Lords Commissioners of the Admiralty
The Lords Commissioners of the Admiralty, also known as the Board of the Admiralty, were a group of officers concerned with the affairs of the Royal Navy. King Edward VI commissioned a group of officers of Marine Causes in 1546 under the Lord High Admiral. They were responsible for materials, non-combatant personnel, warrant officers and ratings, and the civil administration of the Navy.1
On the death of the Duke of Buckingham in 1628, the acting Lord High Admiral in the late-16th century, his office was put into commission. It was then that six Lords Commissioners of the Admiralty were appointed to execute his office jointly. This varied throughout the years as occasionally the position of Lord High Admiral was revived. It was not until 1708 that the Board of Admiralty became the primary and normal instrument for governing the Navy.2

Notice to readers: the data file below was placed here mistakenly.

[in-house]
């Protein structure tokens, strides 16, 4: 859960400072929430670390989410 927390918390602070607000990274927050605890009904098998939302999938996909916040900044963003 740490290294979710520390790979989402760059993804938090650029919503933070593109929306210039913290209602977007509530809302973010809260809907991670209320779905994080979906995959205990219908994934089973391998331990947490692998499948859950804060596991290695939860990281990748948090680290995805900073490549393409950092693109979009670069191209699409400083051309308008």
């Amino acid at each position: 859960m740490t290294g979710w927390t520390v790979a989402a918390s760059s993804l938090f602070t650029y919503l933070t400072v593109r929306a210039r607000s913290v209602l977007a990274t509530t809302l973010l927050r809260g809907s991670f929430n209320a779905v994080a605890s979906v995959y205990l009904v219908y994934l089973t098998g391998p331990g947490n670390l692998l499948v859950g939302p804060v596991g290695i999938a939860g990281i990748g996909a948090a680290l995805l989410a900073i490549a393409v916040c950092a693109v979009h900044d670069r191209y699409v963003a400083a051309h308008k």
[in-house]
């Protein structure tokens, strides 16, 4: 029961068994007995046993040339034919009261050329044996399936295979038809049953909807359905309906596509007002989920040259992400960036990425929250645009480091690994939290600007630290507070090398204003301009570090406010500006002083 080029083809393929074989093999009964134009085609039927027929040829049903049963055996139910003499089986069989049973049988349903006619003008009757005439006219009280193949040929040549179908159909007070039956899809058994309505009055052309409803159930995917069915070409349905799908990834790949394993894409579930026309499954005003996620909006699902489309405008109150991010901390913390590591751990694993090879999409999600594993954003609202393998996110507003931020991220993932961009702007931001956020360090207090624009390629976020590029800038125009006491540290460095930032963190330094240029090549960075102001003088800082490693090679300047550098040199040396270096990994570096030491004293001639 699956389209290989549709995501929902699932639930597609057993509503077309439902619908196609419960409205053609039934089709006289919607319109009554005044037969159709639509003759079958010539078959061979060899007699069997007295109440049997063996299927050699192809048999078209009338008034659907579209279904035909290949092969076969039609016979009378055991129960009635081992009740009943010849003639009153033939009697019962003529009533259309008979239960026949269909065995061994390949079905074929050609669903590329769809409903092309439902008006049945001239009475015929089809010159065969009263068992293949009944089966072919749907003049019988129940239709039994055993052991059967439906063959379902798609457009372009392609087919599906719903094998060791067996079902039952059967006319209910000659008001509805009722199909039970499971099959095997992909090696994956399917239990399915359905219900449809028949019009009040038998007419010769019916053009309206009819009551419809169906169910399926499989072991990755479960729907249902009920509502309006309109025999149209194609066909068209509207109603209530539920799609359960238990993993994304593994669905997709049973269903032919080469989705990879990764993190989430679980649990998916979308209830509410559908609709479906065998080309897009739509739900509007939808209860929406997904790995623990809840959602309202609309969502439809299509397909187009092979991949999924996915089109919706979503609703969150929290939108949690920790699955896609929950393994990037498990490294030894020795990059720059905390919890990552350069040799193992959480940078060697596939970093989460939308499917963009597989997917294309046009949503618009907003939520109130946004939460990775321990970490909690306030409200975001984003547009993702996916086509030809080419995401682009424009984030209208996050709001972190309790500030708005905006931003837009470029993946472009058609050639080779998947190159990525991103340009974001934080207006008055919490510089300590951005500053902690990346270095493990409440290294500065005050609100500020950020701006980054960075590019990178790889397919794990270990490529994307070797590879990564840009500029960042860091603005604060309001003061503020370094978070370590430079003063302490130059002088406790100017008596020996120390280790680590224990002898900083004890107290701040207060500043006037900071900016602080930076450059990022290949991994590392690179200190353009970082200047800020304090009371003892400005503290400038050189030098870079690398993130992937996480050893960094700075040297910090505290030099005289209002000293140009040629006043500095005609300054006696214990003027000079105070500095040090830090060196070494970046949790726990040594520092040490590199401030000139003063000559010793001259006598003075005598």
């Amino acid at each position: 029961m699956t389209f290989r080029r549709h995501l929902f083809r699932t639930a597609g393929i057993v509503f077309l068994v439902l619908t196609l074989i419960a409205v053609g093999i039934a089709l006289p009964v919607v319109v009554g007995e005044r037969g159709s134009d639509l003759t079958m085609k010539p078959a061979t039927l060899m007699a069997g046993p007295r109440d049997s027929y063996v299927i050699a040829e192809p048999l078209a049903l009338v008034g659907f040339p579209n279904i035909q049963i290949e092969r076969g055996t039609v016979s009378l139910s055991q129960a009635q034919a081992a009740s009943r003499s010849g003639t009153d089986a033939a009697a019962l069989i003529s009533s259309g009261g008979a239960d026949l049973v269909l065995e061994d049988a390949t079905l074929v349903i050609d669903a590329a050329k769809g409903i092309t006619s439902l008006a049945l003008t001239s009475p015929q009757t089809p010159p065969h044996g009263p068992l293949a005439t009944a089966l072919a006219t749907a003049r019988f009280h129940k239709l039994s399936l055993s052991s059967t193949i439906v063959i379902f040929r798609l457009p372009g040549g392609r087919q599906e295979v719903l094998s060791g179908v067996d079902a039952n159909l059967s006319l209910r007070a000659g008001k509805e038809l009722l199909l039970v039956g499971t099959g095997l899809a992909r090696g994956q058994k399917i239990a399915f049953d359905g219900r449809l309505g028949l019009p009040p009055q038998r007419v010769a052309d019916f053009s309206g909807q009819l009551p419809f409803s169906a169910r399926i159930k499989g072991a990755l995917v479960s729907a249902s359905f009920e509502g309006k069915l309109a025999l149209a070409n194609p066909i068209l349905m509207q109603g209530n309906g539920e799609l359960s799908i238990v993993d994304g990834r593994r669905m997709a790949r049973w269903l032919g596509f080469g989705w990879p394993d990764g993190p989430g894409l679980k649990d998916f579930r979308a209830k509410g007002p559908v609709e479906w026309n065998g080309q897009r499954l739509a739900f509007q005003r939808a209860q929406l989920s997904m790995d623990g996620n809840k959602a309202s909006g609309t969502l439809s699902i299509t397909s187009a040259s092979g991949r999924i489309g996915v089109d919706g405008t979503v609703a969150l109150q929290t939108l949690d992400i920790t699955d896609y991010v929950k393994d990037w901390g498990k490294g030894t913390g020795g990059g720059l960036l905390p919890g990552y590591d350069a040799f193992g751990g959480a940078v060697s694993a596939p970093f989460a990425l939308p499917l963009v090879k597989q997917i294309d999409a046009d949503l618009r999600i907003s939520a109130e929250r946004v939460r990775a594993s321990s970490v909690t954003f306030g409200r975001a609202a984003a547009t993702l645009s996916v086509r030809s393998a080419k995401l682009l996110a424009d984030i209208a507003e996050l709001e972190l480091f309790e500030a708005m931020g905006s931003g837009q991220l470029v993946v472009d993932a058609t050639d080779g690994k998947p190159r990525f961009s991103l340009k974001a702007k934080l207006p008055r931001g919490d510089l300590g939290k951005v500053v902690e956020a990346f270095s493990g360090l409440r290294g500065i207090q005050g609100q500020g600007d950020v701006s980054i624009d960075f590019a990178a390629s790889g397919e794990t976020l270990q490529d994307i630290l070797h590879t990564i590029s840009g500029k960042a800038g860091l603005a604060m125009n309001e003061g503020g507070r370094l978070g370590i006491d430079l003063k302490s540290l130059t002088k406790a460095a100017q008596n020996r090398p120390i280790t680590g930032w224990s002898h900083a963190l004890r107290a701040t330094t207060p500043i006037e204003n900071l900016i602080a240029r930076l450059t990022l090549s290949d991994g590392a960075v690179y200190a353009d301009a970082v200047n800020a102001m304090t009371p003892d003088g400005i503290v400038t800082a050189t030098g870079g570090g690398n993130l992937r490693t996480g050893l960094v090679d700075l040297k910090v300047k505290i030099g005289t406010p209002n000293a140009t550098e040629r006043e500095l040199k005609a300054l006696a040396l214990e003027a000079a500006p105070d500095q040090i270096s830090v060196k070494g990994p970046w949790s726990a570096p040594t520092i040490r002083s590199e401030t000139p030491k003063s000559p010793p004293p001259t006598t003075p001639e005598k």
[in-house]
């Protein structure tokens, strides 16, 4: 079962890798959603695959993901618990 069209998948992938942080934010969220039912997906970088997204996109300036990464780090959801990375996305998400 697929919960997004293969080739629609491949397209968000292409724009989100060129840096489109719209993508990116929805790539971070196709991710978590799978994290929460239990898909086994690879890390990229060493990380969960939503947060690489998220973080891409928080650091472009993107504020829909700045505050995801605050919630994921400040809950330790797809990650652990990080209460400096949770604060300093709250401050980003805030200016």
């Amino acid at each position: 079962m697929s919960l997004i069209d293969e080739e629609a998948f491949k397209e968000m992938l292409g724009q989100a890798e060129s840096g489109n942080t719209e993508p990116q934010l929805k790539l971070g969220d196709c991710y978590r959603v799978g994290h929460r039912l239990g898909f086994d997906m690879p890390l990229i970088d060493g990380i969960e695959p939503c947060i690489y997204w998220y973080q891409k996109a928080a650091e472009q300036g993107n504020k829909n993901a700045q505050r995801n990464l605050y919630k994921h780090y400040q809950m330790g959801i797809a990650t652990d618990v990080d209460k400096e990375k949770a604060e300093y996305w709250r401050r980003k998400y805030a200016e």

This Naval Board was abolished in 1832, influencing the Board of Admiralty to be redesigned. It then consisted of a particular group of people: a First Lord, four naval lords (known from 1904 as Sea Lords), and a Civil Lord with a parliamentary and permanent secretary. Each Sea Lord had specific responsibilities such as: naval strategy, mobilization, medical departments, transport, and material departments.3
The Board of Admiralty remained unchanged until 1 April 1964 when they changed its name to the “Admiralty Board of the Defence Council of the Ministry of Defence.”4
Mentions of this organization in the documents